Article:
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More sources the better

March 13, 2008 - Lee Smith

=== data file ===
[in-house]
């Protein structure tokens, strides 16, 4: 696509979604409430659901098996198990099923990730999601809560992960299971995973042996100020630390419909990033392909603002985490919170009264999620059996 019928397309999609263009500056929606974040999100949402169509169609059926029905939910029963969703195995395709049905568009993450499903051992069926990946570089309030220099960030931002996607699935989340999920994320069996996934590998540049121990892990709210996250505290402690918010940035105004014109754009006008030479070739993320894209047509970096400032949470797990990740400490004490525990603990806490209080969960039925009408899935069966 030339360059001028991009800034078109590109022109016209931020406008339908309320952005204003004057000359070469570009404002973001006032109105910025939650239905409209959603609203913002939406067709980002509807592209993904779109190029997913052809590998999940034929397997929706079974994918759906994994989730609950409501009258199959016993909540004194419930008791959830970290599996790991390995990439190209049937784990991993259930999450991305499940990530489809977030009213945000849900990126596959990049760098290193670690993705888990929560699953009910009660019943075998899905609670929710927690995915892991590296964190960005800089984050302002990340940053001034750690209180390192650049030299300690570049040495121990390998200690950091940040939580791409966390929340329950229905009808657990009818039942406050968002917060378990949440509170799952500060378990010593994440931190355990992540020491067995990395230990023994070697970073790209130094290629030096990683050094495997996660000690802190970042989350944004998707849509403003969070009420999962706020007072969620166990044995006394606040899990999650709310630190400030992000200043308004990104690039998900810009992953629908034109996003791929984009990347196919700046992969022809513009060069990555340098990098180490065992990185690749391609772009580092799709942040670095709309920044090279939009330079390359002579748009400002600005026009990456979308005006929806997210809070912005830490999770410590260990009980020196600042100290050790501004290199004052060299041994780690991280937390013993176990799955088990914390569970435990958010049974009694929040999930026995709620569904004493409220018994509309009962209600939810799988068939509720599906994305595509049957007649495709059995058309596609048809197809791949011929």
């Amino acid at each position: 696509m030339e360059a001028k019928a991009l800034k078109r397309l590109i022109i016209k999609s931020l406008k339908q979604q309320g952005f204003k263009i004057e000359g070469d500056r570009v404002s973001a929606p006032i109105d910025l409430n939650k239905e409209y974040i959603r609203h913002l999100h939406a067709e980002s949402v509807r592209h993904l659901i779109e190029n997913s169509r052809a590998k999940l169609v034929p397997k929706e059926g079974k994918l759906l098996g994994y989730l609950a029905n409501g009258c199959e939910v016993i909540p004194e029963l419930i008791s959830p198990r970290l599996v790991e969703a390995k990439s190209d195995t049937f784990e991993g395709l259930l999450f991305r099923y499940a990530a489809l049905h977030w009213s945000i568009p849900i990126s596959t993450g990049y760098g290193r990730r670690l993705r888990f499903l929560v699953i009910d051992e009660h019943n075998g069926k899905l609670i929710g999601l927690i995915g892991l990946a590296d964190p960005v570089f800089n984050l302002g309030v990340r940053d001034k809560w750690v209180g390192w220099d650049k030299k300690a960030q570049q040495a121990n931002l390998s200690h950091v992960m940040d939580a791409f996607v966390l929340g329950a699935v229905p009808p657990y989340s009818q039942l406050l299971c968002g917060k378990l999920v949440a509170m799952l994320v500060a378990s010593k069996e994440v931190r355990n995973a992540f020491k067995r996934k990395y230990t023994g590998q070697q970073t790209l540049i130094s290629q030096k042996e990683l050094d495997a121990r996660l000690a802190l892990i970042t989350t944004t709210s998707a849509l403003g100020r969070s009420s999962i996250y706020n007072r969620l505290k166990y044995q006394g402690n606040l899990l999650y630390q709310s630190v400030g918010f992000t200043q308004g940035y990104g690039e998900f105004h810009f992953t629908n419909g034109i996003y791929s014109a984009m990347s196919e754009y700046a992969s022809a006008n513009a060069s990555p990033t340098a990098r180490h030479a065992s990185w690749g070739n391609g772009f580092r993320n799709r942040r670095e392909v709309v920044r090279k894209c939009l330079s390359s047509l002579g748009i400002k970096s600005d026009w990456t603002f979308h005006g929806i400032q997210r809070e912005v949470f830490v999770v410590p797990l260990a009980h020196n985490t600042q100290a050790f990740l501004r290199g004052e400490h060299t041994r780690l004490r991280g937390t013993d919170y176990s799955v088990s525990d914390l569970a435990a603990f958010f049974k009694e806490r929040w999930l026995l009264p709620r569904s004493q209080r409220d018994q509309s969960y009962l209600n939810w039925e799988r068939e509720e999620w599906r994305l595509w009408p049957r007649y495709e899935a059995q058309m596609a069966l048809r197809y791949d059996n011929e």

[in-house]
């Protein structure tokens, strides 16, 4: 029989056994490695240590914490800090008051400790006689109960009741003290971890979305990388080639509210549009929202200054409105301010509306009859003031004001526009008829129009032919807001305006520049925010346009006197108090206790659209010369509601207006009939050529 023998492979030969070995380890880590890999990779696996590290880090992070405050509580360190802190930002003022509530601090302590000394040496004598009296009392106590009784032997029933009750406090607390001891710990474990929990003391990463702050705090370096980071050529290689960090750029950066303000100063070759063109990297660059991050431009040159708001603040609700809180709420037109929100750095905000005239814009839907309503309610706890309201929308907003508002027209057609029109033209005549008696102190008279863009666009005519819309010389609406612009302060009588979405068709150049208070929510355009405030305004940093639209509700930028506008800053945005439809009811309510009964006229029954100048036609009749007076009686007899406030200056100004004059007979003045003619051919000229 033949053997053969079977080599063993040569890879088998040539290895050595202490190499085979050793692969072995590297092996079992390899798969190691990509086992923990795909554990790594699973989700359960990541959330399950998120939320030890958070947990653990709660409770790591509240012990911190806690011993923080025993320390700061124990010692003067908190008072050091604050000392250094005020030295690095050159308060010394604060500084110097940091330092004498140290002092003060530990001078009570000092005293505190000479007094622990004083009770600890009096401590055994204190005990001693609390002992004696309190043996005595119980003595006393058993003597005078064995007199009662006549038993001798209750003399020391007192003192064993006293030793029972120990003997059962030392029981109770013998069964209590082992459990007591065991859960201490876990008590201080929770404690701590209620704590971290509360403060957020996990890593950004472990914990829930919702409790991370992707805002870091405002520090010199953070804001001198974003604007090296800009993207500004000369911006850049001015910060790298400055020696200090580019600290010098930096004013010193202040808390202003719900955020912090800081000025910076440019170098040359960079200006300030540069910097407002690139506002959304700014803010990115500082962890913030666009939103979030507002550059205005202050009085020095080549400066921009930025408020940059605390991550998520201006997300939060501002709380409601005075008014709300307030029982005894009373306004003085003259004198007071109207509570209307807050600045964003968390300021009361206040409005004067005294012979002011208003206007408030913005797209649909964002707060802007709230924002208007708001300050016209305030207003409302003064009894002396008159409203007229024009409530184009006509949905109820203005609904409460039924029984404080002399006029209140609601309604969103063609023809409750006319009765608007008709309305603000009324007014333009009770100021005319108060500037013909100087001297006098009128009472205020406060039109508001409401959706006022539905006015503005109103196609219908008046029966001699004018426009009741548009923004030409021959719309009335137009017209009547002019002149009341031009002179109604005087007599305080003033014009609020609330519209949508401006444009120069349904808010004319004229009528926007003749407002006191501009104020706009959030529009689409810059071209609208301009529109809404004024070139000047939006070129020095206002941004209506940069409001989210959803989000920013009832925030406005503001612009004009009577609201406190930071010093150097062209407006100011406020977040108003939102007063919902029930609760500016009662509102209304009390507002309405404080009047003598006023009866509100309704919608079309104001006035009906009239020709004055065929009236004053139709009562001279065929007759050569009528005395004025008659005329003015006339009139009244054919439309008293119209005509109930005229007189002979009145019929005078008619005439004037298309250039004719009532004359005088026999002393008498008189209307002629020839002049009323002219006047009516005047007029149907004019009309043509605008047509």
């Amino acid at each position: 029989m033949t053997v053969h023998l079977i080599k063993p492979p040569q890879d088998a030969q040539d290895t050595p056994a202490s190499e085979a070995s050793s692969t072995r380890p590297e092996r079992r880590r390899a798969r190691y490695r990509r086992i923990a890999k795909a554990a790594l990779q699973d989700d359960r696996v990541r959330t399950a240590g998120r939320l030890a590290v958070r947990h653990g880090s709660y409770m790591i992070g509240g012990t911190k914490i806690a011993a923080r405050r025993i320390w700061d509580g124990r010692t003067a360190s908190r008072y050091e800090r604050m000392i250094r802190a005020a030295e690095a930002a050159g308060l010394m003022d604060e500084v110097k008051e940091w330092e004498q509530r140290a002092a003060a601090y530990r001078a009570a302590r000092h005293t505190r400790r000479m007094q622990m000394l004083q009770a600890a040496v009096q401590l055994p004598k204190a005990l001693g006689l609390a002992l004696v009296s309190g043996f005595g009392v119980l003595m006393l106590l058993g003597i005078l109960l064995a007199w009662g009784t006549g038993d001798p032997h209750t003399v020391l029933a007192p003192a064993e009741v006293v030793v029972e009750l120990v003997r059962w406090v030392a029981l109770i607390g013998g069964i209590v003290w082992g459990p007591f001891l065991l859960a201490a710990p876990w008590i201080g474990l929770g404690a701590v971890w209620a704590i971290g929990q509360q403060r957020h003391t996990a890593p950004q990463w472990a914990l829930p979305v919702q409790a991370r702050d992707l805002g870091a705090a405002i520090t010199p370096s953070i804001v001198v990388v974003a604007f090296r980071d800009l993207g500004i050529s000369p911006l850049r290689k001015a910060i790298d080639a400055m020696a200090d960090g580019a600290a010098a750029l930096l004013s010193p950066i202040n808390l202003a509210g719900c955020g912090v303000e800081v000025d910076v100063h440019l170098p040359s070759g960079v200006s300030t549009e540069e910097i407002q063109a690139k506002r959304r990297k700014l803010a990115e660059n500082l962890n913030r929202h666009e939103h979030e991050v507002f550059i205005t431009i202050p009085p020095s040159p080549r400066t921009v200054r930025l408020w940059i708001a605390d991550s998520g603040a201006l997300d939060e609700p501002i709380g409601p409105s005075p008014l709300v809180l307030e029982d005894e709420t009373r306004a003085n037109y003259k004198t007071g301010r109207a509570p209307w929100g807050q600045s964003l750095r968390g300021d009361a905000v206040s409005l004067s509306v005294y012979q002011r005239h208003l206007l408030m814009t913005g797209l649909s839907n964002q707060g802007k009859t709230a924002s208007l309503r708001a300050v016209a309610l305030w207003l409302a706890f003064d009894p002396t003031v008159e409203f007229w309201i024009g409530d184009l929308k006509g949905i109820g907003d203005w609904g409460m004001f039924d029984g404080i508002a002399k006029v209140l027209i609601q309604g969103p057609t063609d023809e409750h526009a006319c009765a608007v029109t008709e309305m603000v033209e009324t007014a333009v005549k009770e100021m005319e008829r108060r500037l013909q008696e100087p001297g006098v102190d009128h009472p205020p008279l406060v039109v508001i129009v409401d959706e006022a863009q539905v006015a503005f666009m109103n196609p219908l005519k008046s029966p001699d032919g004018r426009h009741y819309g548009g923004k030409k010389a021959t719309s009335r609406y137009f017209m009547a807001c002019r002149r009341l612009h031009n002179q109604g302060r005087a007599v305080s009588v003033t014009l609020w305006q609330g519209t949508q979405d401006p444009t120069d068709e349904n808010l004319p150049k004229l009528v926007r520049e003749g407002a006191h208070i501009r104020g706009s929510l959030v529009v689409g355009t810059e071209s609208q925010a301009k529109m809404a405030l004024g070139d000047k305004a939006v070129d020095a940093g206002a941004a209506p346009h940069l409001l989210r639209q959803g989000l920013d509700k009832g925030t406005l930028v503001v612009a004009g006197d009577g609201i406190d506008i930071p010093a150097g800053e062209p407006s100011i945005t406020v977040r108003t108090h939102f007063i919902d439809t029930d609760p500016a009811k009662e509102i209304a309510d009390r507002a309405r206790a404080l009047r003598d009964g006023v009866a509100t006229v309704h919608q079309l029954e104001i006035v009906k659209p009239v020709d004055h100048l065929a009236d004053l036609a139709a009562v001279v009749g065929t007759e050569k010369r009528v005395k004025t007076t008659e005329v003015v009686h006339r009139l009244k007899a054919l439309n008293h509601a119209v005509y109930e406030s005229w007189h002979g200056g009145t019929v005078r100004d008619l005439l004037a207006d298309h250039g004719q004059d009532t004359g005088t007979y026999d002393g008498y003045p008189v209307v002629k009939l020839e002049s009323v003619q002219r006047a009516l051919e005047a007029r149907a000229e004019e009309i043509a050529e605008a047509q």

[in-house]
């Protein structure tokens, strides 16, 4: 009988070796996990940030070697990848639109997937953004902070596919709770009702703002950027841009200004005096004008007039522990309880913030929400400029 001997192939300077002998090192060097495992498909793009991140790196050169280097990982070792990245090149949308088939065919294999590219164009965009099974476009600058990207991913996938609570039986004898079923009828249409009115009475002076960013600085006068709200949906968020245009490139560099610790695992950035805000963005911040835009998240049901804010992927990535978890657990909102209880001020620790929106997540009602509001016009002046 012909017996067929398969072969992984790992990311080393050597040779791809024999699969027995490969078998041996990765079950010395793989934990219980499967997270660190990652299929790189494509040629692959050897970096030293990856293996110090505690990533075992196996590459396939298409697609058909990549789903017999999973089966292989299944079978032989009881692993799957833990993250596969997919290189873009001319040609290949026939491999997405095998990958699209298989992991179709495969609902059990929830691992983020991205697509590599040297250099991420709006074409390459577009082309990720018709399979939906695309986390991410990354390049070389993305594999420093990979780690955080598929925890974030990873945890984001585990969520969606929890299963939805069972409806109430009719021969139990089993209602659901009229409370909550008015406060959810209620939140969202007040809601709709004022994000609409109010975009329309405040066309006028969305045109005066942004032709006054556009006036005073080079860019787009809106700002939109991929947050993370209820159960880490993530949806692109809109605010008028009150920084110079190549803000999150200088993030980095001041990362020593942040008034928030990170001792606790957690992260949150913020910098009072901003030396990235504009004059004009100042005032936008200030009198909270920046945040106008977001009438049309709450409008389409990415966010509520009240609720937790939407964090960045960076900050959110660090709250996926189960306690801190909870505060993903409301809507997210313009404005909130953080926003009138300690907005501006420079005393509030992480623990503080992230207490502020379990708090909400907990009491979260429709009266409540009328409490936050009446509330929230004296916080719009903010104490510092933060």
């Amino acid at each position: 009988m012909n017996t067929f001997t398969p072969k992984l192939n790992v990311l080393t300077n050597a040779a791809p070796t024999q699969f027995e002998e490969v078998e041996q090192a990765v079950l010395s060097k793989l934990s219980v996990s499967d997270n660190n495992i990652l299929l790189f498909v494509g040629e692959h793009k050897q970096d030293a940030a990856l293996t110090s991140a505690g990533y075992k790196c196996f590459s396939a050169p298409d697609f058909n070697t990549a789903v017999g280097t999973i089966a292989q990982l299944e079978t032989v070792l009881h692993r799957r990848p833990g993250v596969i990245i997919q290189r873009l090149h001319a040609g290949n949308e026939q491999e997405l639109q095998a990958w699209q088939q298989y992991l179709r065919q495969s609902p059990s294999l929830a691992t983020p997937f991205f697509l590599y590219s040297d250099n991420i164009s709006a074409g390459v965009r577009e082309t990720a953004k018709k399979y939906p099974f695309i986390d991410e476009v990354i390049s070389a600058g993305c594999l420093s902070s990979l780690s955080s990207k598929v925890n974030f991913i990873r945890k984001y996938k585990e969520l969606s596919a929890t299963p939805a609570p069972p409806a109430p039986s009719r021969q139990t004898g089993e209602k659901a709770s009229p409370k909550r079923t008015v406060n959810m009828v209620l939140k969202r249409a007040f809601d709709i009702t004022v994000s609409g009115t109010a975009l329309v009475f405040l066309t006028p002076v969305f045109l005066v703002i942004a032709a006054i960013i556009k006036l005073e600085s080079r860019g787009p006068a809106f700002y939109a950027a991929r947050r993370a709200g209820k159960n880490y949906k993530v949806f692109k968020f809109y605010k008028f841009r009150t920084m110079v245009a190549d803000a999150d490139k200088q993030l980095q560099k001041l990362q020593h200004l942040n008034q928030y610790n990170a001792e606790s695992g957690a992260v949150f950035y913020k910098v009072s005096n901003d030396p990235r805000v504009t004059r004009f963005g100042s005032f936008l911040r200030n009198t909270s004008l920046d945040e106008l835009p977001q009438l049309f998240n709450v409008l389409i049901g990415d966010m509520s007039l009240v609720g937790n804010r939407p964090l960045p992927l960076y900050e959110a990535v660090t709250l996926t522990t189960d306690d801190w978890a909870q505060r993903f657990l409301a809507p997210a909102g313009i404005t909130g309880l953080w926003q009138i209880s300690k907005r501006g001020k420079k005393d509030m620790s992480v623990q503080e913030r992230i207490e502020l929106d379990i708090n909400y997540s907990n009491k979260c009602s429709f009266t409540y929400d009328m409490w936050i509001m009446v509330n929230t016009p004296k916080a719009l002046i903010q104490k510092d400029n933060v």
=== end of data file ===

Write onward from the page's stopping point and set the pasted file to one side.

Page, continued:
As a newspaper editor, I admit I'm a nerd. I watch a lot of news shows, read several newspapers each day and even pay attention to C-SPAN now and then. I've caught myself watching federal budget hearings and had to throw down the remote and remind myself to go for a walk. It's just that all this stuff is happening out there and I like learning about it. Odd? Well, at least I'm in the right job. In any case, if asked to recommend some stuff to watch to keep up on events, then I definitely have my favorites. Here are some: Special Report with Brit Hume on Fox News. For those of who are Fox-bashers, try watching the network once. Especially Mr. Hume, whose show is straight news, plus insights you can't get elsewhere. The News Hour with Jim Lehrer. PBS' long-standing show gets high ratings for being fair. They seek to delve deeper into issues. Charlie Rose. The interviewer is on late night on PBS in this area. Topics range from new movies to Middle East diplomacy. Mr. Rose is fair and well-informed. 360 with Anderson Cooper. This, along with Wolf Blitzer's Situation Room, are the best on CNN. If the network would get rid of Larry King and Lou Dobbs, I might watch more CNN. Hey Larry, Janet Jackson for the whole show? Why? Hey Lou: You don't like illegal immigrants. We get it. Next topic, please. O'Reilly Factor on Fox. Bill is a lot more fair and balanced than Fox-bashers would have you believe. I don't agree with everything he says, but you gain insight whether you agree or not. Red Eye on Fox. Sometimes hilarious, which is a plus given it's attempt to be. I don't or can't watch all of these every day. If I can only watch one, it's Special Report. I generally read or at least scan the StarTribune, Mankato Free Press, Marshall Independent and New Ulm Journal each day. In addition, I am bombarded each day by emails from countless special interest groups, each with their own agendas. I read some, quickly. Groups sending releases don't seem to have a good idea of what a smalltown daily newspaper needs — mainly, information with significance or connection to this area. Just a hint there, folks.


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